This is pre-election posturing of the most unsavoury kind. He must know, as we all do, that the European Court of Justice will strike down the ban on gays in the military as contrary to European Union discrimination law. It will also be struck down by the other Euro-court, in Strasbourg, as contrary to the European Convention on Human Rights, which is separate from the EU. Mr Soames's determination to fight the Perkins case, referred to Luxembourg by the High Court yesterday, is synthetic. "I fear that Labour, if elected, would give up the case," he went on.
Tony Blair, too, has been guilty of unattractive pre-election posturing on this issue. Last May, he, his deputy John Prescott, his moral commissar David Blunkett, and his defence spokesman David Clark, all abstained in a Commons vote to lift the ban on gays in the military. Pretty it was not. Understandable, in the light of Bill Clinton's experience with this issue on coming to office. Understandable, in view of the depths to which Mr Soames showed the Tories were prepared to sink. But not at all appealing.
The question is whether discrimination on grounds of race, sex or sexuality is justified in any of the uniformed services. The answer is no. Twenty years after the Sex Discrimination Act and the European Equal Treatment Directive, this should not be controversial. And yet this Government has shown itself willing to pay out large sums of money on behalf of the armed forces and the police in hopeless defence of their right to discriminate against women and homosexuals. Police forces have recently been found by the courts to have failed to control sexual harassment of women officers, and the Strasbourg court will rule on Alison Halford's case over discrimination in promotion on Monday.
Why is it that uniformed services think they operate by different laws? All the arguments fall apart under close scrutiny. The distinguishing feature of these services is the requirement for discipline and teamwork in acutely stressful situations. Mr Soames's choice of terms goes to the heart of the discriminators' case: "trust" and "comrades in arms". The case is that you cannot have the essential bonding, the camaraderie, that will survive under fire or in a riot, unless you have a homogenous group of white straight men. But it is a difficult case to spell out, as MPs found when they tried to look at it in the Armed Forces Committee last year. Much nonsense was talked about people having to live in "close proximity" to each other, about showers and sleeping arrangements.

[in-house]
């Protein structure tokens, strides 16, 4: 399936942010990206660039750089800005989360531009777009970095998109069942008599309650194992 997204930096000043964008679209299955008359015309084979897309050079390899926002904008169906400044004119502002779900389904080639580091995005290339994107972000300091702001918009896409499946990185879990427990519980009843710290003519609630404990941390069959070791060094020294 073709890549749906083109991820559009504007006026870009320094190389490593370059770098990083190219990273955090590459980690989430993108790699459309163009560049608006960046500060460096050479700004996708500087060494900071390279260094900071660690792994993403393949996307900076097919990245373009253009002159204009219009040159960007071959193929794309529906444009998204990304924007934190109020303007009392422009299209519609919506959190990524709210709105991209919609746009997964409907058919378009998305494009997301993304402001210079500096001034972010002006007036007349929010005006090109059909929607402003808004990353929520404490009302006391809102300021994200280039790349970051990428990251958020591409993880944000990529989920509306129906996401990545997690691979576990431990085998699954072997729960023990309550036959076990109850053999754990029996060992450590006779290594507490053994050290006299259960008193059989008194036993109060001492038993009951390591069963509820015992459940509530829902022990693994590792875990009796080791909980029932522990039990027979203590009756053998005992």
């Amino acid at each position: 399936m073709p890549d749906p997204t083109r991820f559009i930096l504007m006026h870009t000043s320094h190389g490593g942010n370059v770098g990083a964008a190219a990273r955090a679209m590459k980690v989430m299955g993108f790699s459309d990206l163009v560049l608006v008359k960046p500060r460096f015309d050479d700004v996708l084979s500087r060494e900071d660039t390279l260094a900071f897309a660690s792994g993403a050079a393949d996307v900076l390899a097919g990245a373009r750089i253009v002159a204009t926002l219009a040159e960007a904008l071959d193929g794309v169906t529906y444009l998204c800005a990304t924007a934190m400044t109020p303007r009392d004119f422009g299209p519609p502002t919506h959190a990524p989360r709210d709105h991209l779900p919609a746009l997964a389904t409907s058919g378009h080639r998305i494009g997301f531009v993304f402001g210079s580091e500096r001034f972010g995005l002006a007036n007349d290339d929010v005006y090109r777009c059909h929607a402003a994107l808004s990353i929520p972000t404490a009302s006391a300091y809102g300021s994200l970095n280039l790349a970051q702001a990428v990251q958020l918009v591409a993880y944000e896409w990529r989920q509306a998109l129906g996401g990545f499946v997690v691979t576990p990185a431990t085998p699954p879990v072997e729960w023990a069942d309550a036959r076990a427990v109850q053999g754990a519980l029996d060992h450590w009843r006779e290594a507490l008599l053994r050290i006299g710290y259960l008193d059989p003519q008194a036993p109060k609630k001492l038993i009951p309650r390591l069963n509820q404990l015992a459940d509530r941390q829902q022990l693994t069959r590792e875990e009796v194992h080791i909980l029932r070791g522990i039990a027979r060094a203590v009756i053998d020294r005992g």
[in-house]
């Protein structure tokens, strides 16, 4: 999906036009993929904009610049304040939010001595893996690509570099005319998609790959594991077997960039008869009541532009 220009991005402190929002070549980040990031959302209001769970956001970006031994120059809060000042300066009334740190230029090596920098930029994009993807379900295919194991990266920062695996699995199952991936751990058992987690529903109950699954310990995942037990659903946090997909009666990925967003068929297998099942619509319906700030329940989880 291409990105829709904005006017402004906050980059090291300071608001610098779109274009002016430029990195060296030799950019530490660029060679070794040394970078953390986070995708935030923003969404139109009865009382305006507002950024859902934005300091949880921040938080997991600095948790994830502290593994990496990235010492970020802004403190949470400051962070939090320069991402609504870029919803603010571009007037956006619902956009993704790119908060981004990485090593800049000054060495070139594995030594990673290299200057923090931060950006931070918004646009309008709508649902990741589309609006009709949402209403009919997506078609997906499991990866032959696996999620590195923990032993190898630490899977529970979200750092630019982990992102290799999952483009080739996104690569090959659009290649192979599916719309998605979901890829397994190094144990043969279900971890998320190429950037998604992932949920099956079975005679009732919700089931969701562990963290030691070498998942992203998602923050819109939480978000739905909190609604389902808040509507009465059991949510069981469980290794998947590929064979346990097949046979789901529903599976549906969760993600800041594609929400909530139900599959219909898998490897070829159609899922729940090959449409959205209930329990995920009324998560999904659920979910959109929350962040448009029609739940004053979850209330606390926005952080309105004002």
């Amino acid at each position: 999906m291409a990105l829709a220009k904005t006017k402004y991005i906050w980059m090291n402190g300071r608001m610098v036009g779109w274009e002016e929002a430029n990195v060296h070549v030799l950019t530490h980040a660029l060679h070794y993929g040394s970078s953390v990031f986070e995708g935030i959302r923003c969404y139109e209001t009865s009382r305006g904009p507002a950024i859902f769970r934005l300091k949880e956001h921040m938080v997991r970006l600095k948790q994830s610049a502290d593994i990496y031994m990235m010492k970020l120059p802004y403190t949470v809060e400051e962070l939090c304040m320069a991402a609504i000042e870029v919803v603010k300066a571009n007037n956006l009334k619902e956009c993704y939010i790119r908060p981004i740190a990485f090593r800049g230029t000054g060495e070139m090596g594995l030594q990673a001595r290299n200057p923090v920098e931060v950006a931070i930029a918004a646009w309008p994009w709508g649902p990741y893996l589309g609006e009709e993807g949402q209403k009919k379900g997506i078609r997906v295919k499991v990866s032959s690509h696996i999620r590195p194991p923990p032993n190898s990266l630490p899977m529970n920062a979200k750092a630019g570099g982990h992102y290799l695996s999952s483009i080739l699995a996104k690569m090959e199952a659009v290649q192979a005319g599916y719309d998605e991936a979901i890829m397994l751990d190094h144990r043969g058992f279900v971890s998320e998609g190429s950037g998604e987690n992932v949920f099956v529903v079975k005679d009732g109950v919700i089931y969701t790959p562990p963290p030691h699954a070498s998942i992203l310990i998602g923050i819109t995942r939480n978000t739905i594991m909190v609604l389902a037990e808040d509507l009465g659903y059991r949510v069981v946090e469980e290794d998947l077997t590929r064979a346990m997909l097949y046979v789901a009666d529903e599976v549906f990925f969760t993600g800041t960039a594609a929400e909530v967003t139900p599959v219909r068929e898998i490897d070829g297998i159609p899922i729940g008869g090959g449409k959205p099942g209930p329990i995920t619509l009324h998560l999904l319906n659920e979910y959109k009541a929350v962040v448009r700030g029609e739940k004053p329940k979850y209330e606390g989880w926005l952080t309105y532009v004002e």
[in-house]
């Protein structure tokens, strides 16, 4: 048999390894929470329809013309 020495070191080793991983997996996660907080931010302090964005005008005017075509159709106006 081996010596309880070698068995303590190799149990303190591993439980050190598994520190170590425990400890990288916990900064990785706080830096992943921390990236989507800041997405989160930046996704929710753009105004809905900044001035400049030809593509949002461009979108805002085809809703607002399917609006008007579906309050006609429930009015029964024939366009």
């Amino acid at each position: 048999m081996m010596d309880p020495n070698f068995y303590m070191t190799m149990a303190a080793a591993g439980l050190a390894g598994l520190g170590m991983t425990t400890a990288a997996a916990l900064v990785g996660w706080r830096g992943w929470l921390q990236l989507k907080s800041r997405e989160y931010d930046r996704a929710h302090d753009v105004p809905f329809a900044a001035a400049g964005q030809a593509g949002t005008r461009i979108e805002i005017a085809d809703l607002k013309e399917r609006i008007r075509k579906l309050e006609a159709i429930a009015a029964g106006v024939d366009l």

This is all about sex and symbolism and things people find difficult to talk about. But open discussion is needed, because it will help both the armed forces and the public at large confront their irrational fears. Many service chiefs used to be instinctively hostile to women in combat roles in the armed forces, but if they were made to talk about it came round to the idea. We suspect that the same would apply to the issue of homosexuals.
Homophobia runs deep in wider society, but there is also a countervailing liberal tendency of which this country should be proud, of tolerating what other people get up to in private. Open discussion would help the second overcome the first. Of course, there have to be rules about what people get up to in private in uniformed services, as there are, in fact, in most organisations, written or unwritten. Sexual conduct does matter, especially when bosses and subordinates have affairs: discipline and team loyalty can be undermined, and sexual tension creates uncertainties that can devastate proper working relationships. But sensible rules about sexual shenanigans apply equally to everyone.
Finally, the nonsense about "effectiveness". It is a code for virility, and, while there is a role for controlled aggression in the police and the armed forces (and almost any other job), there is no reason why women or gay men are not able to show it. True, women are not so interested in zapping aliens in computer games, but many excel at the team skills of running operations centres and making fast decisions which matter as much or more in real war, or running a crime-breaking operation.
For the police, certainly, effectiveness must depend to an extent on the force's connectedness with the society it exists to serve. How many miscarriages of justice would have been avoided if the social base of police forces had been broader, if the pool of talent on which they could draw had been deeper? That is the principal argument in favour of open recruitment. And it ought to go without saying that it is unhealthy for the armed forces, like the police, to be unrepresentative of the society they exist to defend. In a democracy, socially representative uniformed forces are an important guarantor of everyone's security.Reuse content